Governor Kim Reynolds on Tuesday said legislators should get rid of a state income tax deduction that makes Iowa’s personal income tax rates look higher than they actually are. Reynolds used her “Condition of the State” speech to lawmakers to call for ending the state deduction for federal taxes.
“I’ll be proposing a tax reform package that significantly reduces rates, modernizes our tax code, eliminates federal deductability and provides real tax relief for middle class families, farmers and small businesses,” Reynolds said, to applause from the capitol crowd.
For decades, Republican legislators have resisted getting rid of the state deduction for federal taxes paid, even when Republican Governor Terry Branstad proposed it nearly three decades ago. However, Iowa business groups have begun pressing the idea as a way to make Iowa’s income tax system more competitive and Iowa’s new Republican governor is now making that case, too.
She’s asking legislators to table any changes in corporate taxes and tax credits, however, until a bipartisan panel reviews how businesses react to recent federal tax changes.
“It may take a multi-year effort, but we are going to completely reform our tax code,” Reynolds said.
Republicans in the legislature are anxious to pass tax reform sooner rather than later. Senator Randy Feenstra, a Republican from Hull, is chairman of the Senate Ways and Means Committee where tax policy is debated.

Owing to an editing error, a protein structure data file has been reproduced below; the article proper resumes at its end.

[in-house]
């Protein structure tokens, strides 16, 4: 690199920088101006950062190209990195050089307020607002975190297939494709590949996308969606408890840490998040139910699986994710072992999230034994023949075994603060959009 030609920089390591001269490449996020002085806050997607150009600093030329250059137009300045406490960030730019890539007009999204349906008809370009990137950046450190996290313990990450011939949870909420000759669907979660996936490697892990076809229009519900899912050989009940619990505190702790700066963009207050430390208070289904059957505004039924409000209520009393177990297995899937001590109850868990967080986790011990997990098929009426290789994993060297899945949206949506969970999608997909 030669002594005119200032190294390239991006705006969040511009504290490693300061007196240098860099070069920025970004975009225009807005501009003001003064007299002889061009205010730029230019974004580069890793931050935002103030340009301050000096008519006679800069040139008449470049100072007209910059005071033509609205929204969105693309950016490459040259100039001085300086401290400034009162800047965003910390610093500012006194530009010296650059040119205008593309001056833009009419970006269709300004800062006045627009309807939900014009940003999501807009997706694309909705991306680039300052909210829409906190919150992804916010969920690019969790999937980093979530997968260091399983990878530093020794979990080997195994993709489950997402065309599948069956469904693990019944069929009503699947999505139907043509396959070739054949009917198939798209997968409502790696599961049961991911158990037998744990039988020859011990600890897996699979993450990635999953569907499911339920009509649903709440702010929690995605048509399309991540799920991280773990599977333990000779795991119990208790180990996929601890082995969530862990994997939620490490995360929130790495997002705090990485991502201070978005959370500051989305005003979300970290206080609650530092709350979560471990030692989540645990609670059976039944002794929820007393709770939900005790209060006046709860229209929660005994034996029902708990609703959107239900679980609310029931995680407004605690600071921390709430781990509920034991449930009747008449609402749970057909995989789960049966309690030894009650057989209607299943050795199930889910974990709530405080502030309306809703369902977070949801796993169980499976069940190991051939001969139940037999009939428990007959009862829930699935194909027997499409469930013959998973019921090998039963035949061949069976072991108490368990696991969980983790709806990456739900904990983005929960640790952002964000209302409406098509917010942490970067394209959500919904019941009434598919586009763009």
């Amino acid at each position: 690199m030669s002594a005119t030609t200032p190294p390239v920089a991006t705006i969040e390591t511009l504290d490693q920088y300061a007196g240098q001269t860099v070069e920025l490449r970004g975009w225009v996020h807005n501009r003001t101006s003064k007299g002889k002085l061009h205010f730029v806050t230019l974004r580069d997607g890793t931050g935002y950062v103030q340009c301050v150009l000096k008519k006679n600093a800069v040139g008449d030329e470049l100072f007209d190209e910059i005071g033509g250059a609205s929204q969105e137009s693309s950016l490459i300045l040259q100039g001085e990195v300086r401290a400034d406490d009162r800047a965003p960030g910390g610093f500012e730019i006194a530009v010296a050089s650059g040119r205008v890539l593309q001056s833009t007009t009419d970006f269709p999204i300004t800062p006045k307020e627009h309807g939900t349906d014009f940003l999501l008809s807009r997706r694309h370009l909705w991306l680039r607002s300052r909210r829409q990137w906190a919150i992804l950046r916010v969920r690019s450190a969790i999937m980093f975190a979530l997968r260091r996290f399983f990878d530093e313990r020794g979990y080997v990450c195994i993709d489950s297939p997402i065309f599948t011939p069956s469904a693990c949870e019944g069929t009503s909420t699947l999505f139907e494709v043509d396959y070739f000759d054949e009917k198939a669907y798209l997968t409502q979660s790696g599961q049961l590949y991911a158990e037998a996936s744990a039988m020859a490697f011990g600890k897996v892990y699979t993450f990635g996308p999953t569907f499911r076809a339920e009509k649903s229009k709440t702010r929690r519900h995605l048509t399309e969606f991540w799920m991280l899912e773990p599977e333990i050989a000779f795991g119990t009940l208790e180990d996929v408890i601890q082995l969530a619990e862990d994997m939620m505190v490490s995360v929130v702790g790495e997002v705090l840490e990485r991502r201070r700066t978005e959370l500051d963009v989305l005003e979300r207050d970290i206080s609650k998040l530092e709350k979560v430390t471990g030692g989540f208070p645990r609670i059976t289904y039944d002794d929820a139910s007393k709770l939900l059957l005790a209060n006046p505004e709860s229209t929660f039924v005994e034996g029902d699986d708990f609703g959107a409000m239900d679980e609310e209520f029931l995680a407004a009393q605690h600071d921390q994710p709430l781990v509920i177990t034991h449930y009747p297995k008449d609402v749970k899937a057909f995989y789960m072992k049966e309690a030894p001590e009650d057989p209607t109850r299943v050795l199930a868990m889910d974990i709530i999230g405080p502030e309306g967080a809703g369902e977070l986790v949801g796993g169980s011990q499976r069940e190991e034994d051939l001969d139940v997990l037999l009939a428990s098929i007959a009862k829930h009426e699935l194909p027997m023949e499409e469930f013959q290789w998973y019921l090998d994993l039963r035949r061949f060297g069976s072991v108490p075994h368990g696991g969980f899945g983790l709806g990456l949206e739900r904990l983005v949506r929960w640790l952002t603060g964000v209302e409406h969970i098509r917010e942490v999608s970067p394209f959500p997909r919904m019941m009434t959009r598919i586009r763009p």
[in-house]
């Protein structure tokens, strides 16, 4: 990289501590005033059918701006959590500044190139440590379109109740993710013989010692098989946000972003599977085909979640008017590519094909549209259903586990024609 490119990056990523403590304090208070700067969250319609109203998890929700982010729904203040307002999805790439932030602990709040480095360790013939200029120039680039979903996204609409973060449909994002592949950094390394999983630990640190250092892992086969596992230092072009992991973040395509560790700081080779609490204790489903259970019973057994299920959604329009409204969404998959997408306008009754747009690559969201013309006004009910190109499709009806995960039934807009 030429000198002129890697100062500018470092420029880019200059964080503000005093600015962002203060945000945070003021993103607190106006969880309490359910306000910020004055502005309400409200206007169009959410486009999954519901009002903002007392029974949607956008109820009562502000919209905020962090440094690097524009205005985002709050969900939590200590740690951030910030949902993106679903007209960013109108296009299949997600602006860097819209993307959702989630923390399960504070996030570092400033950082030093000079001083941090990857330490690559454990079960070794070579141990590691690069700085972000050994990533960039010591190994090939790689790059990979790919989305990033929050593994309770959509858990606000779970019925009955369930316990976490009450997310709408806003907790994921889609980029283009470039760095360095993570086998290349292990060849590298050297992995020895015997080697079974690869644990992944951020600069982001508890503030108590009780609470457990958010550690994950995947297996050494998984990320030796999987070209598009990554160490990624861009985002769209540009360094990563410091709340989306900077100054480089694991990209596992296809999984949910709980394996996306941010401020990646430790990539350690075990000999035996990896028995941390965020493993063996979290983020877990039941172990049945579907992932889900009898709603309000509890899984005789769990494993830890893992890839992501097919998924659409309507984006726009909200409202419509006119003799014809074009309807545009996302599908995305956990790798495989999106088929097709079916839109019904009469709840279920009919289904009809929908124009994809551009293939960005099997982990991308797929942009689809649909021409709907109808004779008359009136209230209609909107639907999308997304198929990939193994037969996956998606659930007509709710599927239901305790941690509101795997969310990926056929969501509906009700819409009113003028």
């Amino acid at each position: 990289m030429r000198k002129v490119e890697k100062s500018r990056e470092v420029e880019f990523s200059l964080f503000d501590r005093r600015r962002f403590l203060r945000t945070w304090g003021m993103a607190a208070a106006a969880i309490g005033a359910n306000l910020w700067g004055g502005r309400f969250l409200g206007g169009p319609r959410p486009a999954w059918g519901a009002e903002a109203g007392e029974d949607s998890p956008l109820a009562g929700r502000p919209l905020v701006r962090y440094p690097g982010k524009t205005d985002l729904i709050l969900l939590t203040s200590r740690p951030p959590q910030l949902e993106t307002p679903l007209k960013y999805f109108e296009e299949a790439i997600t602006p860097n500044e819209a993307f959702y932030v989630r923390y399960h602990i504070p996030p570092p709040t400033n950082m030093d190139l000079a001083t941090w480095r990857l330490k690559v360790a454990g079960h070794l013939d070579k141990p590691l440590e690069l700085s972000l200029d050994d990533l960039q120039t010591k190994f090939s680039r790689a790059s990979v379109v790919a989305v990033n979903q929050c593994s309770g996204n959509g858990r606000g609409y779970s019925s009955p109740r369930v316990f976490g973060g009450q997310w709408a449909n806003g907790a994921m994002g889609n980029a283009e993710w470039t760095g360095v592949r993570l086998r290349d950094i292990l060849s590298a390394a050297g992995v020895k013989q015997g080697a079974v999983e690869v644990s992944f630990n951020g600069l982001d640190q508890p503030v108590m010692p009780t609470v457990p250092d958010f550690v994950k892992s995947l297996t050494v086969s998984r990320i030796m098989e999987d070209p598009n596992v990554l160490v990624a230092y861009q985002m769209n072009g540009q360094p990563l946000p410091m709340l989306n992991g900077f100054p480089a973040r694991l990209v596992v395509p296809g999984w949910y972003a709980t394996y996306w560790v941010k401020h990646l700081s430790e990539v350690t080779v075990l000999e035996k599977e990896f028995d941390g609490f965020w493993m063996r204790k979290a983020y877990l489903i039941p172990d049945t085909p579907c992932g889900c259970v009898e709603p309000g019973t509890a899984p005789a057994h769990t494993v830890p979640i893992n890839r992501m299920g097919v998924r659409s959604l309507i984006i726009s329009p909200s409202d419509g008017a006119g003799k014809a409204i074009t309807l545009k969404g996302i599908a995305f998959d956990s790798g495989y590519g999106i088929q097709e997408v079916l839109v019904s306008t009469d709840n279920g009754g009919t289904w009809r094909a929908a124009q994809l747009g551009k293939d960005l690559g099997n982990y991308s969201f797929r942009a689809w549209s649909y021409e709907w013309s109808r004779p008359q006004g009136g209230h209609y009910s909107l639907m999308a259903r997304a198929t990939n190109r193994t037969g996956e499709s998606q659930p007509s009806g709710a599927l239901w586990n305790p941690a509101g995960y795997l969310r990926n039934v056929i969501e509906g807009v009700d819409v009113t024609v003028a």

“This is a watershed year for the State of Iowa,” Feenstra told Radio Iowa yesterday. “When the federal government passed their tax reform, that really puts a lot of pressure on us to do something.”
Senate Minority Leader Janet Petersen of Des Moines told reporters she and other Democrats are wary the state budget might fall into bigger deficits if Republicans and Governor Reynolds push through big tax cuts.
“My concern is there’s still a cloud hanging over her head with the current budget situation,” Petersen said immediately after Reynolds’ speech. “…We want to make sure anything we’re doing on tax reform benefits middle class Iowans.”
House Minority Leader Mark Smith of Marshalltown said Democrats are interested in making taxes simpler and more fair, but he says Democrats will resist providing a huge tax cut windfall to Iowa’s wealthiest citizens.